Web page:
Today I am on co-drydamol, diclofenac, and diazepam for my back and neck as it just got to be too much.

    If this is a genetic thing I guess not, but she really is putting up with a lot.
    Allyson likes this.
  16. coxy

    coxy Senior Member

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    This is really interesting to me as our youngest child (6yrs) who we have been worried about lately, showing a few ME/CFS symptoms, has just been diagnosed with dypraxia and hypermobility syndrome. He is seeing a child psycologist on thurs to get a full assessment done. Our paeditrician told me to go away and read up as much as possible about both problems and come back and see him after the phycologist has confirmed his diagnosis.
    The doctor also said that chronic fatigue goes hand in hand with dyspraxia, dypraxia seems to often go hand in hand with hypermobility.
    I emailed judy whittemore and asked her if they could be linked to me/cfs/xmrv and guess what she said yes! I've emailed her again to see if she can give me a bit more info so i can relay it back to my sons doctor.
    Allyson likes this.
  17. richvank

    richvank Senior Member

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    Hi, Athene.

    I'm very sorry about your sister's situation.

    If she happens to have type VI Ehler's Danlos, taking up to 4 grams per day of vitamin C might help, because vitamin C is the cofactor for the enzyme that is deficient in that type. This is according to the Cecil Textbook of Medicine. This text also mentions that if the person can do physical therapy to strengthen the muscles, that might help to compensate for the weak ligaments.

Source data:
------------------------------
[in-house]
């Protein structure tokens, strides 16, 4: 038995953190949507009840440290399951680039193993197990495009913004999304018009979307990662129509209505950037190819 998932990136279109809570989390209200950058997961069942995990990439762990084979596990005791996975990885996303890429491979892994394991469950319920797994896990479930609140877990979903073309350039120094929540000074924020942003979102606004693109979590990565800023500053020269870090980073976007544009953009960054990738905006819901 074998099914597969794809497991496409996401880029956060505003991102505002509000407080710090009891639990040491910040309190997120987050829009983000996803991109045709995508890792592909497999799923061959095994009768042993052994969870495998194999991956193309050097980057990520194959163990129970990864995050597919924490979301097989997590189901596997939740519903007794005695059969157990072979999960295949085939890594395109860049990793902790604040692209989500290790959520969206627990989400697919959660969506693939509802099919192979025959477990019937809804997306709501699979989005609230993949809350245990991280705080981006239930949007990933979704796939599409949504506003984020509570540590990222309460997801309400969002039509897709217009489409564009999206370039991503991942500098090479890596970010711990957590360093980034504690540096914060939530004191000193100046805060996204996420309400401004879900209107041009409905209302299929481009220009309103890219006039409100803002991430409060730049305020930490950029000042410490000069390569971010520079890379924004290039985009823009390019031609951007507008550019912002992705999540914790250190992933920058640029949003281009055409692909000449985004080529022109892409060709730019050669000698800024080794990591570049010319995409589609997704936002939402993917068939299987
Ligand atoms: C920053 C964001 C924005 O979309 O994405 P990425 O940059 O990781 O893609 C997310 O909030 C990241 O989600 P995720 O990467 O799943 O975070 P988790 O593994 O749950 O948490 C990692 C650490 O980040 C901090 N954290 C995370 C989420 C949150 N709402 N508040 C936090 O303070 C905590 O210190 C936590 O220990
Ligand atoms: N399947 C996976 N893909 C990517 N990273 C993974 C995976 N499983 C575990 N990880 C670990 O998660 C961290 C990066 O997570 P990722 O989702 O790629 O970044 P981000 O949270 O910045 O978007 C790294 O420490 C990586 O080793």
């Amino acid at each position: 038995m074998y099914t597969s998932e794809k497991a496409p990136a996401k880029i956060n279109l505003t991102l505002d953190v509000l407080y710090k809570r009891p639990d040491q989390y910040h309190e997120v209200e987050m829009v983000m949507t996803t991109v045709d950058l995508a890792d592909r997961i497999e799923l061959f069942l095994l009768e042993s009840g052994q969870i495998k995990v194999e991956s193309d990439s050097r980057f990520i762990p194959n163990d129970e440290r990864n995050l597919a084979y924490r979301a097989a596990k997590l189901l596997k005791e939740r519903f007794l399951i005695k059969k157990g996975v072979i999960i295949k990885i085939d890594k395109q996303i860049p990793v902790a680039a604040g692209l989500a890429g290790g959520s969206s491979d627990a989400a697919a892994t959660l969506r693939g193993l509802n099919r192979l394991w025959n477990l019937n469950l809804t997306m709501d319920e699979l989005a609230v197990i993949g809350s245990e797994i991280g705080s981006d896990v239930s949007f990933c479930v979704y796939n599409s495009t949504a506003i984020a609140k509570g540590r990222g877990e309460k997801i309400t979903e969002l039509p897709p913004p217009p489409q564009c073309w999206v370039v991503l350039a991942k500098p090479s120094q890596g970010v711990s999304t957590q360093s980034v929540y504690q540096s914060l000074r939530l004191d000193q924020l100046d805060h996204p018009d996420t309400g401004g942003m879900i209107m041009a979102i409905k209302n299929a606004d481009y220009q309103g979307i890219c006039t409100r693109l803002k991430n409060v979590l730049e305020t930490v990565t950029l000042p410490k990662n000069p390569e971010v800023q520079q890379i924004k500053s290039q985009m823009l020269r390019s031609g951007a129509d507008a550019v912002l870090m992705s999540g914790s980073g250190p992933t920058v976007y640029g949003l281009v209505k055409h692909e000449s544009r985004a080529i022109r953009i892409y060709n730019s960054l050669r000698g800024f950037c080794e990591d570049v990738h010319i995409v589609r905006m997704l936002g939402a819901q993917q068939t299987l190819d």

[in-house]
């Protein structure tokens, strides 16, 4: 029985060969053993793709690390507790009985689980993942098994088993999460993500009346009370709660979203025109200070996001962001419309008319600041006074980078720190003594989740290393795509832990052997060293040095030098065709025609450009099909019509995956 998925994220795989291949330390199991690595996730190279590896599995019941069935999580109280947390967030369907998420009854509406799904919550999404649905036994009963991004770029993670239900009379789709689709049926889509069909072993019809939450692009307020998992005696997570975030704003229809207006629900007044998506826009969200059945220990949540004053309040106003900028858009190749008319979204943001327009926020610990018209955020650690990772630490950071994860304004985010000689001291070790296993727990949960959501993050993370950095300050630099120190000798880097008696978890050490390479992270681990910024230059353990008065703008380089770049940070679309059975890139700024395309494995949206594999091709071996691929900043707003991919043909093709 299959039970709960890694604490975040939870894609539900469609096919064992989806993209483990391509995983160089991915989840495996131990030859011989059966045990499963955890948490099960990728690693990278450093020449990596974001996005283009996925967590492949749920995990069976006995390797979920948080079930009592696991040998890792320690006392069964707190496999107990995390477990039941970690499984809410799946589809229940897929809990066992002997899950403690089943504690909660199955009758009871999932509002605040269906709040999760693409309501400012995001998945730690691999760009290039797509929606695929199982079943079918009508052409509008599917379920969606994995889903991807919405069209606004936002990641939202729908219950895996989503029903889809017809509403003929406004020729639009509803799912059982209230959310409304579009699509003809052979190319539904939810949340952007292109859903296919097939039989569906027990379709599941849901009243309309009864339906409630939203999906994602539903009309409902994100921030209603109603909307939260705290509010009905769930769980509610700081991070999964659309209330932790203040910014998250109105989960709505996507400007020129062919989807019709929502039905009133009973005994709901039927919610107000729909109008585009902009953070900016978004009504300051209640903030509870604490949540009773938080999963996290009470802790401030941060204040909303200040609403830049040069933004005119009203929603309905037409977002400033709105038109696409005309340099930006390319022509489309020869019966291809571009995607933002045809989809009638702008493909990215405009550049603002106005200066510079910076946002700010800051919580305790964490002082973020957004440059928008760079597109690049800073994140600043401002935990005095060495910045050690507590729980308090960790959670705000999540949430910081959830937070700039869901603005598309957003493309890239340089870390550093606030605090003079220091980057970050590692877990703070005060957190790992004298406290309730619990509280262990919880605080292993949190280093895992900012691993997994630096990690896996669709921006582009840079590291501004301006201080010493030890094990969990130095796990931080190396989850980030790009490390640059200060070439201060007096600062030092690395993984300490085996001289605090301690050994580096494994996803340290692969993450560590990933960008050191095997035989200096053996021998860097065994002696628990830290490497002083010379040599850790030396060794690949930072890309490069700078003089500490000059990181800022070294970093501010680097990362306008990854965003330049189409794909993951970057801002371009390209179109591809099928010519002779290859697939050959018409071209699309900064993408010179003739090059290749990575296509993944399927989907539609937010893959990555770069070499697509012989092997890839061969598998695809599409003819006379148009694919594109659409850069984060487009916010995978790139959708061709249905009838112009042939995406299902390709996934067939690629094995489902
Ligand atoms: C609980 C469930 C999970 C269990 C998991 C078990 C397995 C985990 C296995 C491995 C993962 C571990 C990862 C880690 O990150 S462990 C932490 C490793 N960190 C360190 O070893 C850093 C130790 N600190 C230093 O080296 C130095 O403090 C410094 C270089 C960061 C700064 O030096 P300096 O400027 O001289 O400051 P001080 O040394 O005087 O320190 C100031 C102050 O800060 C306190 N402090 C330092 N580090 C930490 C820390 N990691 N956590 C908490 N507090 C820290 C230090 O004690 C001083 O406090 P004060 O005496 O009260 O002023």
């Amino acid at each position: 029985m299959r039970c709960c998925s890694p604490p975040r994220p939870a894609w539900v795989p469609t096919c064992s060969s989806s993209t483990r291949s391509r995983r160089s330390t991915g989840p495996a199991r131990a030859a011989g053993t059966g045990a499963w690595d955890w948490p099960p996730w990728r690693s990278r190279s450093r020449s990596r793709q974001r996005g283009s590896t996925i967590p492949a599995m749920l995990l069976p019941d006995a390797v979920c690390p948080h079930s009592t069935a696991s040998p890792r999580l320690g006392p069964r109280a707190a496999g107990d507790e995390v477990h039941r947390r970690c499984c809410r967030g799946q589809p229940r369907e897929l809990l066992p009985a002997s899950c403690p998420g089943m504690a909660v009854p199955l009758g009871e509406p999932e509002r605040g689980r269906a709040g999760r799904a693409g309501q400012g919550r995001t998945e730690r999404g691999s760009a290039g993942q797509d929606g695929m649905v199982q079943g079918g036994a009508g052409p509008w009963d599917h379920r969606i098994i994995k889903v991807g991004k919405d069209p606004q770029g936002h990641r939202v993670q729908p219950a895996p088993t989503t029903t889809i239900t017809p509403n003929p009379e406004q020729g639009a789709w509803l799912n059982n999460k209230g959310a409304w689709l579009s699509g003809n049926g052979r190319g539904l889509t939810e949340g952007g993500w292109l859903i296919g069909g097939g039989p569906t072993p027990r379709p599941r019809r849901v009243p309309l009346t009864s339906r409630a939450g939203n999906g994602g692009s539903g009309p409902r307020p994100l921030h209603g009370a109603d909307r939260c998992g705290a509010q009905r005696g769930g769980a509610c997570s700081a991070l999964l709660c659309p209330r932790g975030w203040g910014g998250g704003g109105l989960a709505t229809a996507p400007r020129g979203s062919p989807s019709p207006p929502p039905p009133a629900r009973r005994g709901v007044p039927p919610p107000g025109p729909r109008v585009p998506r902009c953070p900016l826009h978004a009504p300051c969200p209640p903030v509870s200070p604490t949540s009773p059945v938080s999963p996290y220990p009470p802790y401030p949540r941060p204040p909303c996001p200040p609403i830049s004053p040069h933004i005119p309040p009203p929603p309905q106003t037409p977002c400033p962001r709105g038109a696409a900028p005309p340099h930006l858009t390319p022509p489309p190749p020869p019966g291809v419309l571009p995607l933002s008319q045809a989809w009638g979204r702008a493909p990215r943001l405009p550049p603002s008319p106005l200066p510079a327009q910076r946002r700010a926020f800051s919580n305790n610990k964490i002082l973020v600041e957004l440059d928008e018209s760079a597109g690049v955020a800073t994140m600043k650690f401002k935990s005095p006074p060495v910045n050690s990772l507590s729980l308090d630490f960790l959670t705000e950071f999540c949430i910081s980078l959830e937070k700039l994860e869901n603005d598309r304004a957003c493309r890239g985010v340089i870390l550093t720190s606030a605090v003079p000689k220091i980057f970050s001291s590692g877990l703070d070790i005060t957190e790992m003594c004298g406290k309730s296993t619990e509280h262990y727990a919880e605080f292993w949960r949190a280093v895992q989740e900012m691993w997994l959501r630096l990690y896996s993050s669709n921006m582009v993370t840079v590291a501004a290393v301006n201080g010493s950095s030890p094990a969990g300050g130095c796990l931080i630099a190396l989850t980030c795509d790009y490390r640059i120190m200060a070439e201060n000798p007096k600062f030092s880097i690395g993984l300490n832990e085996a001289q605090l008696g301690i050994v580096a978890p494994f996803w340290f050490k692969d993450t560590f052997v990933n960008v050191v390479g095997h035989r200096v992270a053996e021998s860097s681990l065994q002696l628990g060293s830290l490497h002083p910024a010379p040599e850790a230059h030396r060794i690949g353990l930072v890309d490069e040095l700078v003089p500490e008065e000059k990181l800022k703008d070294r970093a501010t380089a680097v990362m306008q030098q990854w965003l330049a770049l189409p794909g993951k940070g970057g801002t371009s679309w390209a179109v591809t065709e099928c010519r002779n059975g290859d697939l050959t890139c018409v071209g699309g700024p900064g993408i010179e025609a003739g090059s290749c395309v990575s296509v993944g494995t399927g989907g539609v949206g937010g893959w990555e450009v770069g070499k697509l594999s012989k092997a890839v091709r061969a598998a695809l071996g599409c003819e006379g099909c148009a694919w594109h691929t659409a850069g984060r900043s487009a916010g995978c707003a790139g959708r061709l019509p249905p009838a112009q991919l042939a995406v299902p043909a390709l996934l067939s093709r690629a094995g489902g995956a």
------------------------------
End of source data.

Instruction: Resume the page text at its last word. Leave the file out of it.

Beyond those things, maybe taking gelatin would be of some help. The brand available here, Knox gelatin, is made from pig skins, and thus should have the right amino acids for making collagen.

    In the future, maybe stem cell therapy using umbilical or placental stem cells would be a possibility, the idea being that the new cells wouldn't have the genetic mutation. I haven't heard of this being tried, but these type of stem cells have been used to treat a variety of disorders so far.

    Best regards,

    Rich
    Allyson likes this.
  18. Athene

    Athene Never give up

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    Thank you for this advice, Rich. I am going to forward this to my sis right away.
    Allyson likes this.
  19. I was diagnosed with scoliosis age 8. I wore a back brace from age 9 to 16.
  20. helsbells

    helsbells Senior Member

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    Hi coxy - there are actually a couple of good NHS EDS drs in UK although not specifically connecting it to CFS/ME -they have linked it to panic disorder and POTS bear that in mind if you need back up. :)